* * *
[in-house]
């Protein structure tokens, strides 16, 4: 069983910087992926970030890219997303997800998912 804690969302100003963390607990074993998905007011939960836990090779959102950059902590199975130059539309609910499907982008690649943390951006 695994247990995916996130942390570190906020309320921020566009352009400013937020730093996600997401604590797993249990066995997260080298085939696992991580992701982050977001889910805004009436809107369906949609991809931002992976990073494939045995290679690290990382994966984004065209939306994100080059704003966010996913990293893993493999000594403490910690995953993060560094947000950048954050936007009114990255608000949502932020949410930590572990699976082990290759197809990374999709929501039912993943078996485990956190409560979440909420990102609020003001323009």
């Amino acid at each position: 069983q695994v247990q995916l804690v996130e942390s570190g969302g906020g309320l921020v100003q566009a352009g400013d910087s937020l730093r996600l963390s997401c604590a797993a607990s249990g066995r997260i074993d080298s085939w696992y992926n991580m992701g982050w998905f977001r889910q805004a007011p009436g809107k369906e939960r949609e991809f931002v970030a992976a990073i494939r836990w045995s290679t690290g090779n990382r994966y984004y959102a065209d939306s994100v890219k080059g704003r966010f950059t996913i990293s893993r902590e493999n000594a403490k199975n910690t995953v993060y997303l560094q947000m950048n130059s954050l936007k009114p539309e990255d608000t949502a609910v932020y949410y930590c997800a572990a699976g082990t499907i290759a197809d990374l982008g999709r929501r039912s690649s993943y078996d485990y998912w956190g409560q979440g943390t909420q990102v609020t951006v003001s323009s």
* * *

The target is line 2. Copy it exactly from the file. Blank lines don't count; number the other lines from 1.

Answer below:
């Protein structure tokens, strides 16, 4: 069983910087992926970030890219997303997800998912 804690969302100003963390607990074993998905007011939960836990090779959102950059902590199975130059539309609910499907982008690649943390951006 695994247990995916996130942390570190906020309320921020566009352009400013937020730093996600997401604590797993249990066995997260080298085939696992991580992701982050977001889910805004009436809107369906949609991809931002992976990073494939045995290679690290990382994966984004065209939306994100080059704003966010996913990293893993493999000594403490910690995953993060560094947000950048954050936007009114990255608000949502932020949410930590572990699976082990290759197809990374999709929501039912993943078996485990956190409560979440909420990102609020003001323009």